The sunny and warm city of Sofia was a very nice change of atmosphere, it felt much less like the other Balkan countries we visited both from the architecture and the food. I found it to be some sort of mid-way between the Crotian/Bosnian/Serbian dishes and the Greek/Turkish ones.
Even its history is quite peculiar as Bulgaria, according to our guide, tried to stay out of World War II (even being occupied by the Germans, they succeeded in saving Bulgarian Jews from being sent to Nazi concentration camps) and was not part of Yugoslavia.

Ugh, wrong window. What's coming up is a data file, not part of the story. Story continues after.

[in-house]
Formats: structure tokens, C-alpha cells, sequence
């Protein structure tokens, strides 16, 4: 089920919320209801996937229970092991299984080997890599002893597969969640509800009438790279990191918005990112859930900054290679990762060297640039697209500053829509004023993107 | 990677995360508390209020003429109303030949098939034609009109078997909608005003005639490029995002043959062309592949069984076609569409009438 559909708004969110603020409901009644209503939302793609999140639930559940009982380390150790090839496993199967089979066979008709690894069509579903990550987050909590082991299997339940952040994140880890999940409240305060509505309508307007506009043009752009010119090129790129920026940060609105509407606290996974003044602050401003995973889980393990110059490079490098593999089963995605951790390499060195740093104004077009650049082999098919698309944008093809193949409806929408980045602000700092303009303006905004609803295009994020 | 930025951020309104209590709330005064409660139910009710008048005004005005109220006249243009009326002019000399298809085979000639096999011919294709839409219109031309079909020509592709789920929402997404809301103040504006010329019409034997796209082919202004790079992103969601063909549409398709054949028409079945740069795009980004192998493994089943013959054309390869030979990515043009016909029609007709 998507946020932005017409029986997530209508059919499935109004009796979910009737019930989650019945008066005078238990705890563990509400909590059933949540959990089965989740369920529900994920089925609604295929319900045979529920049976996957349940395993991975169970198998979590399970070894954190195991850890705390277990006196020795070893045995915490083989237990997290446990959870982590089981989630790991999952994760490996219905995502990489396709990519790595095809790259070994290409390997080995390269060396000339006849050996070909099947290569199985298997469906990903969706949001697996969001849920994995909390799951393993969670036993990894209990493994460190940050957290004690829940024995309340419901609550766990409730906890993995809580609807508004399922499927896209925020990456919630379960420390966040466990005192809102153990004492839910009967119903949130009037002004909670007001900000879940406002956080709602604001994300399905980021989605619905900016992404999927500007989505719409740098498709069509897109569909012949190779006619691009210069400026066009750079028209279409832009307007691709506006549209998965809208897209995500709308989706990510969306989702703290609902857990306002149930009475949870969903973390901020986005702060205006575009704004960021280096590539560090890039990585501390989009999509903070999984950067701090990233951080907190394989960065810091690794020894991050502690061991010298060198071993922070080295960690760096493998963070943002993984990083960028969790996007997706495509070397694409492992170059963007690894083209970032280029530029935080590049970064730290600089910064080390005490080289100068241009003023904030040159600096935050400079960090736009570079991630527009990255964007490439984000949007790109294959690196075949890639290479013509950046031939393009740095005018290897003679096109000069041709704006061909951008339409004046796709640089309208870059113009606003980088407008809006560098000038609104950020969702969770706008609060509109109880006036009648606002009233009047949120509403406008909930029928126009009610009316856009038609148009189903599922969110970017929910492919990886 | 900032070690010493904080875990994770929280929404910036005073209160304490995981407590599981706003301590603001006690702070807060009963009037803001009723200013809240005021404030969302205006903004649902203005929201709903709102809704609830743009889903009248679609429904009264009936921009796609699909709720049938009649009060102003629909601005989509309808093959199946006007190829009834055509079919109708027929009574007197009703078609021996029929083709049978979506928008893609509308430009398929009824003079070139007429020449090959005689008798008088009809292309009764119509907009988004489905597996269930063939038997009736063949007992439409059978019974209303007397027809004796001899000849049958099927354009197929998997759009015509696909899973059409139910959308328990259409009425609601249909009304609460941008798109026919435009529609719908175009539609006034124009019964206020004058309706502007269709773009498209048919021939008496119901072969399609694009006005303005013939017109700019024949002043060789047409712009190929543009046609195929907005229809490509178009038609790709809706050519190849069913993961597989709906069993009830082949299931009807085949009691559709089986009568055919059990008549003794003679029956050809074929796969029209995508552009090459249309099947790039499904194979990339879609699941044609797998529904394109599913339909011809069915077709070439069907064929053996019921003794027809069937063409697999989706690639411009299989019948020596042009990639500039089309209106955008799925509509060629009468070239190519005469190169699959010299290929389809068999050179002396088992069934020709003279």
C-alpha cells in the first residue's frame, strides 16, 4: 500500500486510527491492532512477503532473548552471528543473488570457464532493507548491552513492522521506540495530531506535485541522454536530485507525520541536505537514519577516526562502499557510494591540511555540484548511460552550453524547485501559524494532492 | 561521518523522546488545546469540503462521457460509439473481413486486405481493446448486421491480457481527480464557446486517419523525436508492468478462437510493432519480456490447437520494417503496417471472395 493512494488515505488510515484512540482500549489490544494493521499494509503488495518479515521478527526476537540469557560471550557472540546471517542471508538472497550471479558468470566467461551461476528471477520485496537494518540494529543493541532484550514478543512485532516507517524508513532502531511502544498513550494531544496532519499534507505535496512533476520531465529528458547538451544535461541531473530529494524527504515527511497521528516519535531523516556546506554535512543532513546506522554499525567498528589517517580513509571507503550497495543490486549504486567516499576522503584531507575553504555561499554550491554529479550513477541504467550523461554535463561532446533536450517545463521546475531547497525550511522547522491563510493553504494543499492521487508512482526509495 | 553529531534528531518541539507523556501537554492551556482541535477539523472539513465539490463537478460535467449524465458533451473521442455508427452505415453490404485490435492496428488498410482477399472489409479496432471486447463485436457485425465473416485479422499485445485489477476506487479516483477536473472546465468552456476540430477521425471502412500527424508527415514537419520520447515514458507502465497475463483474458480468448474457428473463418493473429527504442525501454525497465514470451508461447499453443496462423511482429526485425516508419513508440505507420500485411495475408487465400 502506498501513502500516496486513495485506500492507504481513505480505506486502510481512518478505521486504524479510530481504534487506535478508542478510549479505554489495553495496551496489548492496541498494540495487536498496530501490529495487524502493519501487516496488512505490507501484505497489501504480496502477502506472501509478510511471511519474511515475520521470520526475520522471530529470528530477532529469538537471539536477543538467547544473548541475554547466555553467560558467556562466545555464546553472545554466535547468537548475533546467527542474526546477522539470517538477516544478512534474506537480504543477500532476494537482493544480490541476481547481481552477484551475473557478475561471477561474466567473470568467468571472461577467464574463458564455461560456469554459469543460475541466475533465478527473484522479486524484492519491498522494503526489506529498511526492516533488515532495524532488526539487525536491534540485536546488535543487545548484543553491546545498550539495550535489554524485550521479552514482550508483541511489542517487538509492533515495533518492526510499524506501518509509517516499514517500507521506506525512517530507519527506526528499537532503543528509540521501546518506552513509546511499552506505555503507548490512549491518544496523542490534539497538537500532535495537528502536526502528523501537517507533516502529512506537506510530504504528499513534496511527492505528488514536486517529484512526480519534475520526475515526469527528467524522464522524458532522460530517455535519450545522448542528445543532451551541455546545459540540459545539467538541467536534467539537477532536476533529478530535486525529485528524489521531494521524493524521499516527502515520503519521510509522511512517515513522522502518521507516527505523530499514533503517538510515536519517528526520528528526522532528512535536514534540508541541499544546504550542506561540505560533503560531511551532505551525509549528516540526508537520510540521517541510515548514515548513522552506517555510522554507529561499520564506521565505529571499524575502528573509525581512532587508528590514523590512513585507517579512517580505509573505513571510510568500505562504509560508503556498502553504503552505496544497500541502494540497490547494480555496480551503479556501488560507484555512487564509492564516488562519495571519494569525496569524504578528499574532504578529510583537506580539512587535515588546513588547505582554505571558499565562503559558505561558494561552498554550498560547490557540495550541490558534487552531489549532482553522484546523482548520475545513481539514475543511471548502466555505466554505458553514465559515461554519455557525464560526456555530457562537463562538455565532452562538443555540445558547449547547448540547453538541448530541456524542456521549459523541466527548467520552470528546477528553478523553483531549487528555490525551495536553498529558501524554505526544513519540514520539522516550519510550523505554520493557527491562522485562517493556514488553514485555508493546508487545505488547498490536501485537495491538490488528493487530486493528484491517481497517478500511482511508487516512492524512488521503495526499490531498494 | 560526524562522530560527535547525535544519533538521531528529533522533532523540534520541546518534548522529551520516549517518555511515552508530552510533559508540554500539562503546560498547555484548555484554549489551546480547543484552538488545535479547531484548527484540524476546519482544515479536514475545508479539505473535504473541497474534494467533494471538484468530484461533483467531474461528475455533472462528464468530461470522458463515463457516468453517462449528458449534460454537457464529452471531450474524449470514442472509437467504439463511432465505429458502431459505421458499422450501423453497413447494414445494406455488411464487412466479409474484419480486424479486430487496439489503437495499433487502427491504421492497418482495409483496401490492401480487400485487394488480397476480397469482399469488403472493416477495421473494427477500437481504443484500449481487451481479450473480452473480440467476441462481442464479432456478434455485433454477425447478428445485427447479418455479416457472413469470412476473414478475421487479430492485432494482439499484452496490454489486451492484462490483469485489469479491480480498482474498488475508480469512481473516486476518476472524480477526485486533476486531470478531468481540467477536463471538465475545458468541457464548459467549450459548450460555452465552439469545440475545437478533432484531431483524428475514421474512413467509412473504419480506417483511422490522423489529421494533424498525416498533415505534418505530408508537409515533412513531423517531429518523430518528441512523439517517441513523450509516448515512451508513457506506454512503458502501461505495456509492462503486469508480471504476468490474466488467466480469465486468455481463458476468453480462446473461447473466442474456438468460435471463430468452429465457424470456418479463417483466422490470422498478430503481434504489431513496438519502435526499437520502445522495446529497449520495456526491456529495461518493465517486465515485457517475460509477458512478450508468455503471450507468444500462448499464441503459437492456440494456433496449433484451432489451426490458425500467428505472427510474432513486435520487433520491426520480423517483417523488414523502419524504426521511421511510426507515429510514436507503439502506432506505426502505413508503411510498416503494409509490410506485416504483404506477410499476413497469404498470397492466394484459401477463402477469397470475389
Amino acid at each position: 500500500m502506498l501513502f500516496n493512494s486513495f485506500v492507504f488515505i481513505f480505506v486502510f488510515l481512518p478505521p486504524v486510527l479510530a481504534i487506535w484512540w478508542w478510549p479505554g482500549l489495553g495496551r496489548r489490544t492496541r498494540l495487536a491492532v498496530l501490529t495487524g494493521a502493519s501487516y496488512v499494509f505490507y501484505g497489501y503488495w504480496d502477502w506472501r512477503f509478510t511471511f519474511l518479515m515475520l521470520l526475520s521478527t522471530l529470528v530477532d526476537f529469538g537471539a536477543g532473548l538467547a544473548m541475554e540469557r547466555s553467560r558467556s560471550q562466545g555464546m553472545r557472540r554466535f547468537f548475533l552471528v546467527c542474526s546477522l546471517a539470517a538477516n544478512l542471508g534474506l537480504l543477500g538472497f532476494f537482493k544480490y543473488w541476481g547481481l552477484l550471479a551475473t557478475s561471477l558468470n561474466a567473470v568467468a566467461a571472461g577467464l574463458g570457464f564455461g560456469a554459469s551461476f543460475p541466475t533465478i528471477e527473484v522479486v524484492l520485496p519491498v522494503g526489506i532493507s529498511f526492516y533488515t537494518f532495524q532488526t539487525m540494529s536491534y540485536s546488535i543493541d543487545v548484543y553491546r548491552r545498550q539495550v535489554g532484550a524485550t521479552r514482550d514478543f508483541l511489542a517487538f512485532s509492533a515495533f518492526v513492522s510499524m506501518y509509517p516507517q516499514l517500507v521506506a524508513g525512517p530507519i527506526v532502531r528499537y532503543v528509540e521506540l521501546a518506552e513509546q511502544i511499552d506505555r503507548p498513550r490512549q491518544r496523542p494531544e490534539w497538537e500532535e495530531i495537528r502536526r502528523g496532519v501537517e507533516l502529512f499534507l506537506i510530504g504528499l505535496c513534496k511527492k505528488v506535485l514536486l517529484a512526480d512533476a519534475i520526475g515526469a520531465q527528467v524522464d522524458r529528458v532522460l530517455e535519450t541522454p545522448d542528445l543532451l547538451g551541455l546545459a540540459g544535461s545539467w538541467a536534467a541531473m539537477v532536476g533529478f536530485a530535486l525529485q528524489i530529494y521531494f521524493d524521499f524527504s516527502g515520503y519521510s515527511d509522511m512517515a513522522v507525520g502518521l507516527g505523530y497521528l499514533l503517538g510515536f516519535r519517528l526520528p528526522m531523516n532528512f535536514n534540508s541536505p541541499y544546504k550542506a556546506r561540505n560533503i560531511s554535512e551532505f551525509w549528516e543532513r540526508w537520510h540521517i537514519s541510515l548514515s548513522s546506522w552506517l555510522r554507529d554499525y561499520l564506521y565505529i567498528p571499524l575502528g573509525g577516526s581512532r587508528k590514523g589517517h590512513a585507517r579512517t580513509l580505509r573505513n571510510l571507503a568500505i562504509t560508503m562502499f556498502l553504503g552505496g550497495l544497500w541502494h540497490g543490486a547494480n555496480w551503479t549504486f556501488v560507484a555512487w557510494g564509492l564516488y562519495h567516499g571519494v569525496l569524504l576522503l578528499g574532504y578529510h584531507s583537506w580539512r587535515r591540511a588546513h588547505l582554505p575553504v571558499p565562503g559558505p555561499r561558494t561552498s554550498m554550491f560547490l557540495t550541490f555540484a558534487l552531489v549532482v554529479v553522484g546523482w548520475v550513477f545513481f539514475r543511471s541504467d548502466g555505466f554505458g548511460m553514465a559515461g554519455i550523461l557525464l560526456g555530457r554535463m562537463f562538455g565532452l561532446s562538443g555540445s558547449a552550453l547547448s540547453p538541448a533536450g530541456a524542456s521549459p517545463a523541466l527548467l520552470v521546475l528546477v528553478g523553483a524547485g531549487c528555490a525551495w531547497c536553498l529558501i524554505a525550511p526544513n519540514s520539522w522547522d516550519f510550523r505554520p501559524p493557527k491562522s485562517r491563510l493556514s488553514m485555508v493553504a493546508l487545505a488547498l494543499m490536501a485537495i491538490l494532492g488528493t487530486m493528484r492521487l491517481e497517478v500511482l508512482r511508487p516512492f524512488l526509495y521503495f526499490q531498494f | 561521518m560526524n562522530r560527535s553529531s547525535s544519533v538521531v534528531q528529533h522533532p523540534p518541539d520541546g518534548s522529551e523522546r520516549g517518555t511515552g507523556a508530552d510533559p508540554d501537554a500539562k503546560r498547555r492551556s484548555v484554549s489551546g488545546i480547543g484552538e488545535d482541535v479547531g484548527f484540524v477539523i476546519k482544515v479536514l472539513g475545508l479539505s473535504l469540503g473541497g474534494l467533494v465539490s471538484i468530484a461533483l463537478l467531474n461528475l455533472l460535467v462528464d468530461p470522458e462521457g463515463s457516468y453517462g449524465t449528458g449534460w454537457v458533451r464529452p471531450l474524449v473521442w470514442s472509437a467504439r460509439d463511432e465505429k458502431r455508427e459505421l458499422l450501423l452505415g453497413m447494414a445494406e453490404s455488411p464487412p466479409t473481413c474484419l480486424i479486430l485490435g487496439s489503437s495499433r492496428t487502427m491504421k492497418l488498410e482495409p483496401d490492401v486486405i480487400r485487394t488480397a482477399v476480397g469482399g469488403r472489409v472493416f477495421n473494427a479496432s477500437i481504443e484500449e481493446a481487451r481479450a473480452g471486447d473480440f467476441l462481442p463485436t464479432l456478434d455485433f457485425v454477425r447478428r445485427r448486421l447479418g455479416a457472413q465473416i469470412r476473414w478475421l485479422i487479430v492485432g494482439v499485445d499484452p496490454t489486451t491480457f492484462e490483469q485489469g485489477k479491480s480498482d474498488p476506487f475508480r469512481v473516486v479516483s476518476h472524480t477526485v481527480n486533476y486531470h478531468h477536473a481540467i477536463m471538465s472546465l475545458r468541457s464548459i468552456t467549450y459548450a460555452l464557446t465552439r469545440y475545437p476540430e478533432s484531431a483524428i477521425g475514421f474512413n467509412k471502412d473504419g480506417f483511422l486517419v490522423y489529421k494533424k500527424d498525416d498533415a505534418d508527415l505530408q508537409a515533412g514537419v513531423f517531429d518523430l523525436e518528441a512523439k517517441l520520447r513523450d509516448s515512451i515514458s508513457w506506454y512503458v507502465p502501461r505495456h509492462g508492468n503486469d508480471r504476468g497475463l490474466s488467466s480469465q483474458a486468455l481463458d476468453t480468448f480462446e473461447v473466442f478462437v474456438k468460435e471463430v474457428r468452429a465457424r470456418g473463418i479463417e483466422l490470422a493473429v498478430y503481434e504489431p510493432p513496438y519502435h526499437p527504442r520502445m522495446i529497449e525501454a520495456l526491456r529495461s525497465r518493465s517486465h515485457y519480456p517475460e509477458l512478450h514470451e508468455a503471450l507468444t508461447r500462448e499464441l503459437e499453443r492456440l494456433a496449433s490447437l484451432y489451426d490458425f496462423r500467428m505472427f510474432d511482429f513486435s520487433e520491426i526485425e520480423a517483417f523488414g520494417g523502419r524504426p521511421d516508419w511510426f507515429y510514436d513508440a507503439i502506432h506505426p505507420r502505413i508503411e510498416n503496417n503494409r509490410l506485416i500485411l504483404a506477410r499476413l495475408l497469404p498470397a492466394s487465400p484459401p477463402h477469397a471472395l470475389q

In Sofia, we were hosted by a friendly family who brought us to a restaurant to try Bulgarian specialties and getting to know the local customs (e.g. drinking a shot of rakia before the salad, required at every meal).
We got to know many people while being at the park, as it is a common meeting place for people of all ages in the evening.
It wasn’t a long stay but I personally loved my stay there, as the capital is very lively but not too chaotic.